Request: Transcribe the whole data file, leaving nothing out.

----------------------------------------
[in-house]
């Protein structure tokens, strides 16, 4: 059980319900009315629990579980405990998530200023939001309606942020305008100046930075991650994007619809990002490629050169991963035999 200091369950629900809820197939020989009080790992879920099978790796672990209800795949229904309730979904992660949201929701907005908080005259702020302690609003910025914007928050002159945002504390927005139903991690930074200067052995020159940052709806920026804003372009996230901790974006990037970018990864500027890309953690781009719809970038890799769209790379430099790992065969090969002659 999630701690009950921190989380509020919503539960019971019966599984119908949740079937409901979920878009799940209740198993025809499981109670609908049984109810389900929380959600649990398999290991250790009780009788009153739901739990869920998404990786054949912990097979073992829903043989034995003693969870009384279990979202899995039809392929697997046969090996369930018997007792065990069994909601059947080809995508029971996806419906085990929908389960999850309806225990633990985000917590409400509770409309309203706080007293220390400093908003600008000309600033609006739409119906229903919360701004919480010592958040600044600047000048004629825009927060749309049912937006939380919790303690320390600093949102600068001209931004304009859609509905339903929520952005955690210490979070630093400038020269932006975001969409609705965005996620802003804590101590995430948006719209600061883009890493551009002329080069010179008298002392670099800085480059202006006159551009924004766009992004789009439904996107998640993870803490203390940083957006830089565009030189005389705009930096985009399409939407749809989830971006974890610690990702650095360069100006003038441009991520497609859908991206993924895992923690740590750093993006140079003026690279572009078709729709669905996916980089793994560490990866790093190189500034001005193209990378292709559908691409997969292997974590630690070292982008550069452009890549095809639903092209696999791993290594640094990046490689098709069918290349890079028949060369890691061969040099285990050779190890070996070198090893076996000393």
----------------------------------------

[in-house]
């Protein structure tokens, strides 16, 4: 059980319900009315629990579980405990998530200023939001309606942020305008100046930075991650994007619809990002490629050169991963035999 200091369950629900809820197939020989009080790992879920099978790796672990209800795949229904309730979904992660949201929701907005908080005259702020302690609003910025914007928050002159945002504390927005139903991690930074200067052995020159940052709806920026804003372009996230901790974006990037970018990864500027890309953690781009719809970038890799769209790379430099790992065969090969002659 999630701690009950921190989380509020919503539960019971019966599984119908949740079937409901979920878009799940209740198993025809499981109670609908049984109810389900929380959600649990398999290991250790009780009788009153739901739990869920998404990786054949912990097979073992829903043989034995003693969870009384279990979202899995039809392929697997046969090996369930018997007792065990069994909601059947080809995508029971996806419906085990929908389960999850309806225990633990985000917590409400509770409309309203706080007293220390400093908003600008000309600033609006739409119906229903919360701004919480010592958040600044600047000048004629825009927060749309049912937006939380919790303690320390600093949102600068001209931004304009859609509905339903929520952005955690210490979070630093400038020269932006975001969409609705965005996620802003804590101590995430948006719209600061883009890493551009002329080069010179008298002392670099800085480059202006006159551009924004766009992004789009439904996107998640993870803490203390940083957006830089565009030189005389705009930096985009399409939407749809989830971006974890610690990702650095360069100006003038441009991520497609859908991206993924895992923690740590750093993006140079003026690279572009078709729709669905996916980089793994560490990866790093190189500034001005193209990378292709559908691409997969292997974590630690070292982008550069452009890549095809639903092209696999791993290594640094990046490689098709069918290349890079028949060369890691061969040099285990050779190890070996070198090893076996000393």